In the Canterbury Tales, Geoffrey Chaucer describes the journeys and life lessons of thirty fictitious pilgrims. Scholars explain that only one of the thirty pilgrims was indeed Chaucer, but other characters in the Canterbury Tales represent the struggles of Chaucer as well. Although the pilgrims’ tales were pretend, they were based on actual events that Chaucer experienced throughout his lifetime. He represents his own insecurities and flaws throughout the array of the characters’ tales. Situation irony of the characters conceals Chaucer’s role while it entertains the audience. Overall, Chaucer actually writes about himself within at least three different character descriptions in the Canterbury Tales: The Wife of Bath Tale’s knight, the Oxford Cleric, and Franklin.
The foundation of the Wife of Bath’s tale about the knight is based on Chaucer’s lust and rape case. The Wife of Bath creates a story about a knight that raped an innocent peasant girl in a field. Similarity, Chaucer was known for the raptus of Cecilia Chaumpaigne in 1380. (Biographicon 2) There is a disagreement whether the law classified Chaucer’s raptus as rape or kidnapping because in the twelfth century, there was “confusion of the terminology dealing with rape and abduction” (Hornsby 116). Either way, Chaucer and the knight had forceful control over innocent women.
The Knight and Chaucer both rely on their high social classes in order to excuse themselves from their punishments. According to Madeline Hunter, “[t]he punishment appeared to be criminal oriented rather than either crime or victim oriented” during the Medieval Times. (Hunter 4). The social class of the criminal correlates with the punishment that he receives afterwards. Neither Chaucer nor the Knight were killed or imprisoned for their crimes because of their respectable social classes. According to the Biographicon, Chaucer’s “…[raptus case] did not leave a stain on Chaucer’s reputation (2). Therefore, Chaucer did not have to suffer legally after his rape case because Chaucer was well known. Also, the knight did not receive cruel treatment after his case. For example, the queen in the Canterbury Tales excused the knight from his crime because he told her one thing - - the sole thing women look for in a relationship. The knight’s honorable reputation saves him from punishment, which is similar to Chaucer’s case. Despite the fact that Chaucer was never a knight, the Wife of Bath’s tale about the knight emulated Chaucer’s past criminal background.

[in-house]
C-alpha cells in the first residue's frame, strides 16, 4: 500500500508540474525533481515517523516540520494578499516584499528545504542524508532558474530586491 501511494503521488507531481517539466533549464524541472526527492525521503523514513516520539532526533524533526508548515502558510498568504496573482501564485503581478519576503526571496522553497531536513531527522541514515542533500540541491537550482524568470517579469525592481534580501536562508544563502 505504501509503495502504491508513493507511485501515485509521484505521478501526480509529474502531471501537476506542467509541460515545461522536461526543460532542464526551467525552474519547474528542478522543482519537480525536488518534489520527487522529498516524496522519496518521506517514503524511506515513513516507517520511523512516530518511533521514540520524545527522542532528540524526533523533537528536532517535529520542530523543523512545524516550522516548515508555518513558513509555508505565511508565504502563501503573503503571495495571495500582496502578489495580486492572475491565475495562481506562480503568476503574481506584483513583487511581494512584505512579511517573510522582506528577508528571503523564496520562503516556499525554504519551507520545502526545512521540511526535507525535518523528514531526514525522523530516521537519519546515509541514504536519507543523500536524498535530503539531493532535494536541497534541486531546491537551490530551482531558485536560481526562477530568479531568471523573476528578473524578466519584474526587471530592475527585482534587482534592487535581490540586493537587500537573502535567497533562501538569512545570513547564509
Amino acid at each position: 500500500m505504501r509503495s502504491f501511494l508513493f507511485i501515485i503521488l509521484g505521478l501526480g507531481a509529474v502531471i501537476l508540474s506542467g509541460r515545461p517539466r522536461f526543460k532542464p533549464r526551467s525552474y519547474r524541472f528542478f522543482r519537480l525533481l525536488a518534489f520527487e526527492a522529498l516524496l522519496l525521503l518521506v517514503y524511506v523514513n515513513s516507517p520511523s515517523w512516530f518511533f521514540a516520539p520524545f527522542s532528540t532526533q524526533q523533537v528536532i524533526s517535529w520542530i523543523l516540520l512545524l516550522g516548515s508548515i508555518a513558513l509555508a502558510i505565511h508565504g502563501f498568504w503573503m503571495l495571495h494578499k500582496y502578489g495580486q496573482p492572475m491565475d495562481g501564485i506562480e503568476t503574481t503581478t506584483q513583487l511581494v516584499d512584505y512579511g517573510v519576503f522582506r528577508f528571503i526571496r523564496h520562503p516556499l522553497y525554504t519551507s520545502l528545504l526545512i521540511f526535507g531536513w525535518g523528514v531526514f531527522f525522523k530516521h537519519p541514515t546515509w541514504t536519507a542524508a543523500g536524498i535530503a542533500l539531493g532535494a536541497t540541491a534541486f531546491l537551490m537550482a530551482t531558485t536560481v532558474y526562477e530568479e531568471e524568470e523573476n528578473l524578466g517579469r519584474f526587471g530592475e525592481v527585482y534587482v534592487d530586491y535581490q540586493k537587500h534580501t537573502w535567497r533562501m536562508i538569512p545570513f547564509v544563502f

Chaucer also shares the level of intellect with the Oxford Cleric in the Canterbury Tales. Fisher praises how Chaucer writes “without transition but perfectly coherently” (Fisher 132). Chaucer intelligent organization in his writing allows his to pieces to be adored for centuries. The character that Chaucer created, Oxford Cleric, also demonstrates Chaucer’s concise writing style. Oxford Cleric is known for his “short, to the point… theme” in the Canterbury Tales...